Photographer of the Week #159: Eli Durst

Eli Durst was born and raised in Austin, TX. After graduating from Wesleyan University in 2011, he worked at the renowned fine art printing studio Griffin Editions in Brooklyn while also serving as an assistant to street photographer Joel Meyerowitz. Eli received an MFA in photography from the Yale School of Art and is the recipient of the 2016 Aperture Port­folio Prize and the 2016 Richard Benson Prize for Excellence in Photography.

Durst’s new series of black and white photographs intensely illuminates meeting places filled with a mysterious, uncertain quality. Remnants of discussions, earnest listening faces, and collective activities discretely weave together associations with ritual practice and belief.

“While these photographs were made in many different community spaces around Connecticut, I see them as forming one, unified symbolic space in which the individuals depicted come together in hopes of finding something greater than themselves. The people in the images are taking part in a variety of activities including New Age spiritual classes, Boy Scout meetings, and corporate team building exercises, among others. I don’t intend for these photographs to be read as objective documents of these activities but rather as pieces of a world unto itself. Within this world, people congregate in search of meaning, purpose, and affirmation in a universe that often seems devoid of these things. These images are about looking for faith—in the broadest definition of the word—in the face of inevitable doubt.”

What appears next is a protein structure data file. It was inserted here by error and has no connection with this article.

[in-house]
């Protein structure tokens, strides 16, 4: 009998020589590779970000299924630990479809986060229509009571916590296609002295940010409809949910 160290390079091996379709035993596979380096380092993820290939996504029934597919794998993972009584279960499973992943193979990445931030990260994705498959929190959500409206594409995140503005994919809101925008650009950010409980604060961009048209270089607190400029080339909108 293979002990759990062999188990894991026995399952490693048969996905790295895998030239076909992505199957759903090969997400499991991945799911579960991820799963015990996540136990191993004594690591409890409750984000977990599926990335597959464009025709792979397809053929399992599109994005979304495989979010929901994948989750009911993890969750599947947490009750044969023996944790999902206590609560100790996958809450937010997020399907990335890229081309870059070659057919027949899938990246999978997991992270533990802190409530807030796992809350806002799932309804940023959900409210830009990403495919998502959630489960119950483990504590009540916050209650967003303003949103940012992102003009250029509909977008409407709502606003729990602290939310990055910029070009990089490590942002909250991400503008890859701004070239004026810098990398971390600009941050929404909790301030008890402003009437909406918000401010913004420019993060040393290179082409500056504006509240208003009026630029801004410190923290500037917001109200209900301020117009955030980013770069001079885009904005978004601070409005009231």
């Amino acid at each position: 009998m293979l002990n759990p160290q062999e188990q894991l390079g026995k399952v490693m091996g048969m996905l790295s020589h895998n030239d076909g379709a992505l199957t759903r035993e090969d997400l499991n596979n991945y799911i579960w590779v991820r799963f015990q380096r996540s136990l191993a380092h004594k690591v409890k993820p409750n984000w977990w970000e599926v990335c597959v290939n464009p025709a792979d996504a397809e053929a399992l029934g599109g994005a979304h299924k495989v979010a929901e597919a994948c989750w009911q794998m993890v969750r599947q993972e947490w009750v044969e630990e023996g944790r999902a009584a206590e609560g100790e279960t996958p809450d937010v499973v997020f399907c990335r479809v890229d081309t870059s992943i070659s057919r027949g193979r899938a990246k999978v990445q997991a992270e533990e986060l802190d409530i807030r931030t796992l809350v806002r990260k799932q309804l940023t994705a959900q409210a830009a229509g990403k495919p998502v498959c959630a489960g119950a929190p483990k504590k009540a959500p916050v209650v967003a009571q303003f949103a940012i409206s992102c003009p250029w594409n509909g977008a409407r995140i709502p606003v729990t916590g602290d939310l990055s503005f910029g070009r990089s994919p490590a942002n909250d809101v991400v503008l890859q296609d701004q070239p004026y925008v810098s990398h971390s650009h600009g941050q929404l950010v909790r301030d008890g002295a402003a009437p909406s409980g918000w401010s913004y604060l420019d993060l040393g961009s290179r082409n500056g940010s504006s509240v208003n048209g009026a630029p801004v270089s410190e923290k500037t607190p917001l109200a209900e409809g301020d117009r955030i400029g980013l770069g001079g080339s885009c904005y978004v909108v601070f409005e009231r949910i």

Miraculous light activates the uncanny potential within familiar objects to create mysterious narratives. Relics litter conference tables; lounge furniture and familiar meeting room decorations become distant artifacts. The staging of the figures balances secretive and theatrical sensibilities. These moments of transcendence are counterbalanced by the detailed description captured by the camera. Ecstatic activities are placed within spaces that seem far from sacred; they are rooms cluttered with filing cabinets, cardboard boxes, folding chairs, and dusty tiled floors. Durst’s subtle repetition of visual motifs further questions whether new meaning is possible within such a bleak environment.

For work by Eli Durst, visit his website at